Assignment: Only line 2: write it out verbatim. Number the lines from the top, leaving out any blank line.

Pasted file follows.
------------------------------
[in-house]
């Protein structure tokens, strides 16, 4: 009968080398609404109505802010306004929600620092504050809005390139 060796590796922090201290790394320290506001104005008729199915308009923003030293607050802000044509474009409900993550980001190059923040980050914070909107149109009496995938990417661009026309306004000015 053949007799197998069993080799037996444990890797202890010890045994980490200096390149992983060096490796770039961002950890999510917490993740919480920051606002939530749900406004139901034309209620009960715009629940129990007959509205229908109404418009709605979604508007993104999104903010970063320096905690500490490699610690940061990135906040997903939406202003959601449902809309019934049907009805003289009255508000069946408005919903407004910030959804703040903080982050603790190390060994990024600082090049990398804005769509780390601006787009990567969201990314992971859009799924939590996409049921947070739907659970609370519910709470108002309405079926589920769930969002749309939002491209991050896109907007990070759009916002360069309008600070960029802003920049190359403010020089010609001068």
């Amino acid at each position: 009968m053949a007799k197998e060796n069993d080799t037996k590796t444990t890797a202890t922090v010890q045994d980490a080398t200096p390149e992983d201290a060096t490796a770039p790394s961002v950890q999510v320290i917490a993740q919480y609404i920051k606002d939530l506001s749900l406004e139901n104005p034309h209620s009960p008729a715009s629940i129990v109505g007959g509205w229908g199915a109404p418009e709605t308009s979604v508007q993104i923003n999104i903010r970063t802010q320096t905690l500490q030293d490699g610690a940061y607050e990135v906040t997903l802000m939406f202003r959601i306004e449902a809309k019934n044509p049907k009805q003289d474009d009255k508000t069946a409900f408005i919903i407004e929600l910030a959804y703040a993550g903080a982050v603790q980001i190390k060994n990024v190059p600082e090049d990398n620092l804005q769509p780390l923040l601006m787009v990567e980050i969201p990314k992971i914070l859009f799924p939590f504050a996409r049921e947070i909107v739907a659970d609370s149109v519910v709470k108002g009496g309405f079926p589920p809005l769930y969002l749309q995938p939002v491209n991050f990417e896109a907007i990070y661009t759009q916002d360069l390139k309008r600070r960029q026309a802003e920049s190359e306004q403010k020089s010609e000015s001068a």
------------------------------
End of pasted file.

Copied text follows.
């Protein structure tokens, strides 16, 4: 009968080398609404109505802010306004929600620092504050809005390139 060796590796922090201290790394320290506001104005008729199915308009923003030293607050802000044509474009409900993550980001190059923040980050914070909107149109009496995938990417661009026309306004000015 053949007799197998069993080799037996444990890797202890010890045994980490200096390149992983060096490796770039961002950890999510917490993740919480920051606002939530749900406004139901034309209620009960715009629940129990007959509205229908109404418009709605979604508007993104999104903010970063320096905690500490490699610690940061990135906040997903939406202003959601449902809309019934049907009805003289009255508000069946408005919903407004910030959804703040903080982050603790190390060994990024600082090049990398804005769509780390601006787009990567969201990314992971859009799924939590996409049921947070739907659970609370519910709470108002309405079926589920769930969002749309939002491209991050896109907007990070759009916002360069309008600070960029802003920049190359403010020089010609001068």